2. Ryan M, Bate A, Eastmond CJ, Ludbrook A. Use of discrete choice experiments to elicit preferences. Qual Health Care. 2001;(10 suppl 1):i55-i60.

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Article Information

Correspondence: Elizabeth M. Seston, PhD, School of Pharmacy and Pharmaceutical Sciences, Stopford Building, Oxford Road, University of Manchester, Manchester M13 9PT, England (liz.seston@gmail.com).

Financial Disclosure: None reported.

Accepted for Publication: March 16, 2007.

Author Contributions: Dr Ashcroft had full access to all the data in the study and takes responsibility for the integrity of the data and the accuracy of the data analysis. Study concept and design: Seston, Ashcroft, and Griffiths. Acquisition of data: Seston and Ashcroft. Analysis and interpretation of data: Seston, Ashcroft, and Griffiths. Drafting of the manuscript: Seston and Ashcroft. Critical revision of the manuscript for important intellectual content: Seston, Ashcroft, and Griffiths. Statistical analysis: Seston and Ashcroft. Obtained funding: Ashcroft and Griffiths. Administrative, technical, and material support: Ashcroft. Study supervision: Ashcroft and Griffiths.

Funding/Support: Galderma International Ltd provided financial support for the study via an unrestricted educational grant.

Disclaimer: The views expressed in this article are those of the authors alone.

Additional Contributions: The staff at the hospitals assisted with the distribution of questionnaires. We thank all of the patients who took part in the study.

References
1.
Nevitt  GJHutchinson  PE Psoriasis in the community: prevalence, severity and patients' beliefs and attitudes towards the disease. Br J Dermatol 1996;135 (4) 533- 537
PubMedArticle
2.
Ramsay  BO'Reagan  M A survey of the social and psychological effects of psoriasis. Br J Dermatol 1988;118 (2) 195- 201
PubMedArticle
3.
Fried  RGFriedman  SParadis  C  et al.  Trivial or terrible? the psychosocial impact of psoriasis. Int J Dermatol 1995;34 (2) 101- 105
PubMedArticle
4.
Rapp  SRFeldman  SRExum  MLFleischer  AB  JrReboussin  DM Psoriasis causes as much disability as other major medical diseases. J Am Acad Dermatol 1999;41 (3, pt 1) 401- 407Article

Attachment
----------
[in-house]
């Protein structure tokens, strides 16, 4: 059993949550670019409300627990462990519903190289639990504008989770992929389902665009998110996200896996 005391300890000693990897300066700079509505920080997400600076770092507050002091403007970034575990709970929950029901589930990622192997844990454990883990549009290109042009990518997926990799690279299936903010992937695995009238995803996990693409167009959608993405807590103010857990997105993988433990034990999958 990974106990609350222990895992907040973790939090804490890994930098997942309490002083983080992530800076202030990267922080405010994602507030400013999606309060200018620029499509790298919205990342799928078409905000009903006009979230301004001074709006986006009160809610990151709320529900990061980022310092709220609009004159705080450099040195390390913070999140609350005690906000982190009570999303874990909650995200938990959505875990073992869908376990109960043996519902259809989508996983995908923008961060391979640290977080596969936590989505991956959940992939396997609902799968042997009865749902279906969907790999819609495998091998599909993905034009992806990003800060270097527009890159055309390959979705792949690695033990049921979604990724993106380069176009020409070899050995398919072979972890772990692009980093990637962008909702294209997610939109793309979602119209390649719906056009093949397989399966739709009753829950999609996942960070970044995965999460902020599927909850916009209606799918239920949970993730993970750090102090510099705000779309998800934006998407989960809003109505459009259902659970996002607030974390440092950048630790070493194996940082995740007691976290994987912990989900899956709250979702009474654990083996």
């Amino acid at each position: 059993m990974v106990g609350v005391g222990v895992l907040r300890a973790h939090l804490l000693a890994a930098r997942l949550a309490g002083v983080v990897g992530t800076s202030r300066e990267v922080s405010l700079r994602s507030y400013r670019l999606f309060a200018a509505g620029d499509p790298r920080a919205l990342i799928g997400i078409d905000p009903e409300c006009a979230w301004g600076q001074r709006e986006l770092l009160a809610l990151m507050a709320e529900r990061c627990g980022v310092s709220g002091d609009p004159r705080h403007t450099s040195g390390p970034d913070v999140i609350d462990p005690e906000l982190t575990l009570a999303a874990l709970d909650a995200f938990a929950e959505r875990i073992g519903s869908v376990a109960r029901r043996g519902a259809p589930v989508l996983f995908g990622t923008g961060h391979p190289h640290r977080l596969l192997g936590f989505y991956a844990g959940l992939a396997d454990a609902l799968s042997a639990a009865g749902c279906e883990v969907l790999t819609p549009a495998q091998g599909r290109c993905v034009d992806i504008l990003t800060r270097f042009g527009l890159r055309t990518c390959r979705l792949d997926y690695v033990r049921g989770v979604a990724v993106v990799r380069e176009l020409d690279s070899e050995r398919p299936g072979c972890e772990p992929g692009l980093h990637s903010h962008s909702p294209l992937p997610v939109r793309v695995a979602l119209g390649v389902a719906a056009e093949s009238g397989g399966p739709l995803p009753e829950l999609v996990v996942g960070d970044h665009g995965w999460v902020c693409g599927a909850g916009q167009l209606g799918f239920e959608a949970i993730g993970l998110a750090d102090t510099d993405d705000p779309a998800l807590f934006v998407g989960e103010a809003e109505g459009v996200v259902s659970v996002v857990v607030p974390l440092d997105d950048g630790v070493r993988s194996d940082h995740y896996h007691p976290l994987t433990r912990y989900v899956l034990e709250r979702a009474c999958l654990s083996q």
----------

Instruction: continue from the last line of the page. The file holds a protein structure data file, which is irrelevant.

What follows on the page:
5.
Jowett  SRyan  T Skin disease and handicap: an analysis of the impact of skin conditions. Soc Sci Med 1985;20 (4) 425- 429
PubMedArticle
6.
Ginsburg  IHLink  BG Feelings of stigmatization in patients with psoriasis. J Am Acad Dermatol 1989;20 (1) 53- 63
PubMedArticle
7.
Feldman  SRFleischer  ABReboussin  DMRapp  SRBradhaam  DDExum  ML The economic impact of psoriasis increases with psoriasis severity. J Am Acad Dermatol 1997;37 (4) 564- 569
PubMedArticle
8.
Fairhurst  DAAshcroft  DMGriffiths  CEM Optimal management of severe plaque form of psoriasis. Am J Clin Dermatol 2005;6 (5) 283- 294
PubMedArticle
9.
Richards  HLFortune  DGGriffiths  CEM Adherence to treatment in patients with psoriasis. J Eur Acad Dermatol Venereol 2006;20 (4) 370- 379
PubMedArticle
10.
van de Kerkhof  PCDe Hoop  Dde Korte  JCobolens  SAKuipers  MV Patient compliance and disease management in the treatment of psoriasis in the Netherlands. Dermatology 2000;200 (4) 292- 298
PubMedArticle
11.
Zaghoul  SSGoodfield  MJ Objective assessment of compliance with psoriasis treatment. Arch Dermatol 2004;140 (4) 408- 414
PubMed
12.
Krueger  GKoo  JLebwohl  MMenter  AStern  RSRolstad  T The impact of psoriasis on quality of life. Arch Dermatol 2001;137 (3) 280- 284
PubMed
13.
Nijsten  TRolstad  TFeldman  SRStern  RS Members of the National Psoriasis Foundation: more extensive disease and better informed about treatment options. Arch Dermatol 2005;141 (1) 19- 26
PubMed
14.
Jemec  GBWulf  HC Patient-physician consensus on quality of life in dermatology. Clin Exp Dermatol 1996;21 (3) 177- 179
PubMedArticle
15.
Hermansen  SEHelland  CAFinlay  AY Patients' and doctors' assessment of skin disease handicap. Clin Exp Dermatol 2002;27 (3) 249- 250
PubMedArticle
16.
Ryan  MGerard  K Using discrete choice experiments to value health care programmes. Appl Health Econ Health Policy 2003;2 (1) 55- 64
PubMed
17.
Griffiths  CEMClark  CMChalmers  RJLi Wan Po  AWilliams  HC A systematic review of treatments for severe psoriasis. Health Technol Assess 2000;4 (40) 1- 125
PubMed
18.
Ashcroft  DMLi Wan Po  ALWilliams  HCGriffiths  CEM Systematic review of comparative efficacy and tolerability of calcipotriol in treating chronic plaque psoriasis. BMJ 2000;320 (7240) 963- 970
PubMedArticle
19.
Ho  VCGriffiths  CEMAlbrecht  G  et al. PISCES Study Group, Intermittent short courses of cyclosporin (Neoral®) for psoriasis unresponsive to topical therapy: a 1-year multicentre, randomized study. Br J Dermatol 1999;141 (2) 283- 291
PubMedArticle
20.
Van Dooren-Greebe  RJKuijpers  AlMulder  JDe Boo  TVan de Kerkhof  PC Methotrexate revisited. Br J Dermatol 1994;130 (2) 204- 210
PubMedArticle
21.
Marcil  IStern  RS Squamous-cell cancer of the skin in patients given PUVA and ciclosporin: nested cohort crossover study. Lancet 2001;358 (9287) 1042- 1045
PubMedArticle
22.
Gordon  KBFeldman  SRKoo  JMenter  ARolstad  TKrueger  G Definitions of measures of effect duration for psoriasis treatments. Arch Dermatol 2005;141 (1) 82- 84
PubMed
23.
Carlin  CSFeldman  SRKrueger  JGMenter  AKrueger  G A 50% reduction in the Psoriasis Area and Severity Index (PASI 50) is a clinically significant endpoint in the assessment of psoriasis. J Am Acad Dermatol 2004;50 (6) 859- 866